“Safety and balance.” That has been the cry parroted by supporters of New Hampshire’s unenforced and unenforceable buffer zone law ever since its introduction and passage in 2014. Keeping people safe means keeping people silent: that’s some screwy balance. No wonder the law has never been used.
It’s time for the Sidewalk Free Speech Act, HB 430, which will have its hearing tomorrow, February 9, at 2 p.m. It will repeal the buffer zone law, if passed.
Four times, efforts to repeal that law have failed. It’s imperative to keep trying. It’s time to erase a blot on New Hampshire’s statutes by getting rid of the buffer zone law. See the end of this post for details on how you can let legislators know that.
HB 430 ought to pass with an overwhelming majority. Anyone who values the First Amendment will support it. Abortion will be unaffected when HB 430 passes, but First Amendment rights will be reaffirmed.
Women’s Health Protection Act: However that may be defined – whether informed consent, or making abortion facilities meet the same standards as ambulatory care facilities, or letting a woman know in advance the name and qualifications of the person about to perform her abortion – no such legislation came forward in the 2017 New Hampshire legislative session.
Healthcare Freedom of Conscience Act: No legislation offered.
Late-Term Abortion Ban: Failed. A motion of “ought to pass with amendment” on HB 578 failed in the House on a 170-189 vote. The bill was then tabled on a voice vote. A few representatives indicated that they voted ITL because the bill didn’t go far enough. That was not the prevailing view.
Buffer Zone Repeal: Failed.HB 579 was voted “inexpedient to legislate” on a 191-165 House vote, the First Amendment notwithstanding. Note, however, that no abortion facility has yet posted a zone. No thanks to the legislature for that.
From candidate-now-Governor Sununu’s letter: “I know that my winning the race for Governor will be our best chance to get this important work done.”
By the way, there are Republican majorities in the New Hampshire House and Senate this year. Do not confuse “Republican” with “pro-life.”
The Governor’s term still has a year and a half to run. He may get something relevant on his desk next year from House and Senate. It remains to be seen if he’ll sit back and wait, or if he’ll work to build support for the measures he said he’d sign.
”As a midwife, I want to exercise a profession which defends life and saves lives at all cost. Are healthcare practitioners in Sweden to be forced to take part in procedures that extinguish life, at its beginning or final stages? Somebody has to take the little children’s side, somebody has to fight for their right to life. A midwife described to me how she had held an aborted baby in her arms, still alive, and cried desperately for an hour while the baby struggled to breathe. These children do not even have a right to pain relief. I cannot take part in this.”
Ms. Grimmark went to court to get her job back. Now, a year and a half later, a Swedish court has determined that Ms. Grimmark did not suffer discrimination, nor had authorities violated her freedom of expression (BBC report here). It’s OK in Sweden to require health care professionals to participate in abortions as a condition of employment.
Think it couldn’t happen here? Think again. New Hampshire has no law protecting the conscience rights of medical professionals. Bills to change that have elicited testimony from abortion supporters that sounds a lot like the statement from the Swedish Health Professionals.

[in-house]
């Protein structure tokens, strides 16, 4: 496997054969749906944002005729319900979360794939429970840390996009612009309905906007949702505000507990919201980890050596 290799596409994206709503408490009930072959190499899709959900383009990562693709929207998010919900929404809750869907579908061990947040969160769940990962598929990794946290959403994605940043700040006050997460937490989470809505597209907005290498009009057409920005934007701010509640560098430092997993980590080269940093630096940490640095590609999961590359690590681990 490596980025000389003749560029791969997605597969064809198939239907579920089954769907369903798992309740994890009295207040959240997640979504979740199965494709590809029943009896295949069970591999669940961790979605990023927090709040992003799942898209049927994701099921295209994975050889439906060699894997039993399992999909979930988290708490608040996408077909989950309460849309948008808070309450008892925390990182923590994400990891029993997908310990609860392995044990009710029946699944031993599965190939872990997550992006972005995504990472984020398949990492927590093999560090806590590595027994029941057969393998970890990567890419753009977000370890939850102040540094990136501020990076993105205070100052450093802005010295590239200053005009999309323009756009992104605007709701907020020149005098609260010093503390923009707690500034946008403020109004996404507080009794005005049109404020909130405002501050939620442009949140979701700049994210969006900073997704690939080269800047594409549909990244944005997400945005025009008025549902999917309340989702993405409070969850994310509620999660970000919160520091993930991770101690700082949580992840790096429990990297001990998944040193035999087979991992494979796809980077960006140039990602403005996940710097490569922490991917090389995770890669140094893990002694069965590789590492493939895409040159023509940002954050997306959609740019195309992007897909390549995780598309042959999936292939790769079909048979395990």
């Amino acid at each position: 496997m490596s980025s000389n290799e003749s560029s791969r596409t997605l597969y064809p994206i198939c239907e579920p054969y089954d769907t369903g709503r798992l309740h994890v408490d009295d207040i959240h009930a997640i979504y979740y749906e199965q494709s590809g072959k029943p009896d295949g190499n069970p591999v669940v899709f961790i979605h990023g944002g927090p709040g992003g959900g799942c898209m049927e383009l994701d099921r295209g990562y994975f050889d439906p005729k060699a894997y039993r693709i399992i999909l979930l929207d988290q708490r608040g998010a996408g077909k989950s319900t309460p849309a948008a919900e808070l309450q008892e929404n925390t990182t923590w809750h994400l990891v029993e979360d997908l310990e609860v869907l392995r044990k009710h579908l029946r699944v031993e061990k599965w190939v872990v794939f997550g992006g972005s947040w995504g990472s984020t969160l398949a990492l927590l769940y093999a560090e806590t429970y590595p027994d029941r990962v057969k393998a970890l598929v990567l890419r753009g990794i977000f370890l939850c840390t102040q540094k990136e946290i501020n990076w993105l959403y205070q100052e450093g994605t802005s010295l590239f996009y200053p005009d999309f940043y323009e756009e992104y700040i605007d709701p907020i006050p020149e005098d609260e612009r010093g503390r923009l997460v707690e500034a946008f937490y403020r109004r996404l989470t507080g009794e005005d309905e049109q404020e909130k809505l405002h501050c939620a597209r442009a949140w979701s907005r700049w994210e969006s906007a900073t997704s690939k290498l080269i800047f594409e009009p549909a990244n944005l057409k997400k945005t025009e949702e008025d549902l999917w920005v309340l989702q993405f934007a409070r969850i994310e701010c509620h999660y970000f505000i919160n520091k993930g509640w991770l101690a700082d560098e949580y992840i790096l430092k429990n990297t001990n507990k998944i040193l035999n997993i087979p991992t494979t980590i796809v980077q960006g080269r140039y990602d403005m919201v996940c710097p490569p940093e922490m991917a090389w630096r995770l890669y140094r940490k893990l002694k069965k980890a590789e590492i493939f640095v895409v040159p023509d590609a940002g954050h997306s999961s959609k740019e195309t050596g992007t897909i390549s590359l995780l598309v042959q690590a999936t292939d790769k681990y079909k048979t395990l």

My inbox blossomed with emails the other day, each trying to outdo the other with screaming subject lines, along the lines of “House Votes to Defund Planned Parenthood!!!” (The number of exclamation points varied.) What’s Congress up to? Turns out there was indeed a vote recently on a so-called reconciliation bill that, if accepted by the U.S. Senate and the President, would stop or restrict funding to Planned Parenthood for one – count ’em, one – year, diverting the funding to community health centers that do not provide abortions. The U.S. House adopted the bill on a 240-189 vote. New Hampshire’s Members of Congress split, predictably: First District’s Frank Guinta voted Aye, while Annie Kuster of the Second District voted Nay.
Two cheers, says I. Nah, make it one. Better yet, a simple nod – with a raised eyebrow.
The bill at least nods in the direction of privatizing the abortion industry. So why am I not more excited?
The Senate may or may not take up the bill; some pro-life Senators want to block it because it doesn’t stop enough Obamacare funding.
“Prohibited entity” under the terms of the bill – the agencies that would lose funding – include agencies that provide abortions, “other than an abortion…if the pregnancy is the result of an act of rape or incest.”
The funding restriction is for one year, reportedly to give Members of Congress time to review Planned Parenthood’s business practices including the body-parts business documented by the Center for Medical Progress. (PP now says it won’t try to make a profit on the Frankenstein-lab stuff, although how that can be verified is a mystery.) But it’s not videotaped gruesomeness that’s fundamentally objectionable – it’s the abortions themselves.
The President would veto any such bill, of course, but that’s no reason not to send it to his desk. Let him own any veto. Let him explain why he doesn’t want all that money going to women’s health via community health centers.
It’ll be interesting to follow this bill, although its course seems predictable (see above). Any attempt to let taxpayers divest from the abortion industry is a noble effort. It would be a mistake to make that divestiture a temporary thing, based on whether or not a sufficient number of Members of Congress are nauseated by the CMP videos.